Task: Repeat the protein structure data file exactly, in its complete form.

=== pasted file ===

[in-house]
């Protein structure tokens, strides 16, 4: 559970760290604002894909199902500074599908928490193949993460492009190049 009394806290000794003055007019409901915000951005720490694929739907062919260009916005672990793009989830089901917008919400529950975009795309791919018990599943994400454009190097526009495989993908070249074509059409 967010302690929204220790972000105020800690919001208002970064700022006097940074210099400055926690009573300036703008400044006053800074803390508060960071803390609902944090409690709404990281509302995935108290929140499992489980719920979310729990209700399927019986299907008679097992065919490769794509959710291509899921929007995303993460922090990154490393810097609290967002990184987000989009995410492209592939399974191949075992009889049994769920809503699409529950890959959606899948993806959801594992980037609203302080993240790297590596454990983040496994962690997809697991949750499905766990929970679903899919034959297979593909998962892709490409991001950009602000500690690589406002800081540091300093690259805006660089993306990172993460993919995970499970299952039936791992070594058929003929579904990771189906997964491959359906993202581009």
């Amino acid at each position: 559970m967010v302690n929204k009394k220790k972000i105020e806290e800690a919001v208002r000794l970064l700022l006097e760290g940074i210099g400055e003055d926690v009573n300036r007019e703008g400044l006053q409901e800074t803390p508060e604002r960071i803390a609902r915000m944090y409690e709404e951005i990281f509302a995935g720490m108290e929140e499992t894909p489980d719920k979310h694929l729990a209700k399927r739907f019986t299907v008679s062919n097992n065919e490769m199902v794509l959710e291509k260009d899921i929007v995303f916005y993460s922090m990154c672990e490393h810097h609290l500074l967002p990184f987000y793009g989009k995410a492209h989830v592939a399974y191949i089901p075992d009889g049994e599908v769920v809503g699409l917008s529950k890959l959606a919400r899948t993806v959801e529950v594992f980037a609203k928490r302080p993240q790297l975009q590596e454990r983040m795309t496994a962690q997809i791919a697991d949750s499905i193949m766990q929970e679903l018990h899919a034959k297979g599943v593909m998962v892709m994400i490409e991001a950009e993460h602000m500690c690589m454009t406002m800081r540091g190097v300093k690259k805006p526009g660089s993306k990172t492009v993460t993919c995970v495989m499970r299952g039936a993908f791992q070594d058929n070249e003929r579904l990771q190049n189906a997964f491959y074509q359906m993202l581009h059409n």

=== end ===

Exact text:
[in-house]
């Protein structure tokens, strides 16, 4: 559970760290604002894909199902500074599908928490193949993460492009190049 009394806290000794003055007019409901915000951005720490694929739907062919260009916005672990793009989830089901917008919400529950975009795309791919018990599943994400454009190097526009495989993908070249074509059409 967010302690929204220790972000105020800690919001208002970064700022006097940074210099400055926690009573300036703008400044006053800074803390508060960071803390609902944090409690709404990281509302995935108290929140499992489980719920979310729990209700399927019986299907008679097992065919490769794509959710291509899921929007995303993460922090990154490393810097609290967002990184987000989009995410492209592939399974191949075992009889049994769920809503699409529950890959959606899948993806959801594992980037609203302080993240790297590596454990983040496994962690997809697991949750499905766990929970679903899919034959297979593909998962892709490409991001950009602000500690690589406002800081540091300093690259805006660089993306990172993460993919995970499970299952039936791992070594058929003929579904990771189906997964491959359906993202581009």
């Amino acid at each position: 559970m967010v302690n929204k009394k220790k972000i105020e806290e800690a919001v208002r000794l970064l700022l006097e760290g940074i210099g400055e003055d926690v009573n300036r007019e703008g400044l006053q409901e800074t803390p508060e604002r960071i803390a609902r915000m944090y409690e709404e951005i990281f509302a995935g720490m108290e929140e499992t894909p489980d719920k979310h694929l729990a209700k399927r739907f019986t299907v008679s062919n097992n065919e490769m199902v794509l959710e291509k260009d899921i929007v995303f916005y993460s922090m990154c672990e490393h810097h609290l500074l967002p990184f987000y793009g989009k995410a492209h989830v592939a399974y191949i089901p075992d009889g049994e599908v769920v809503g699409l917008s529950k890959l959606a919400r899948t993806v959801e529950v594992f980037a609203k928490r302080p993240q790297l975009q590596e454990r983040m795309t496994a962690q997809i791919a697991d949750s499905i193949m766990q929970e679903l018990h899919a034959k297979g599943v593909m998962v892709m994400i490409e991001a950009e993460h602000m500690c690589m454009t406002m800081r540091g190097v300093k690259k805006p526009g660089s993306k990172t492009v993460t993919c995970v495989m499970r299952g039936a993908f791992q070594d058929n070249e003929r579904l990771q190049n189906a997964f491959y074509q359906m993202l581009h059409n």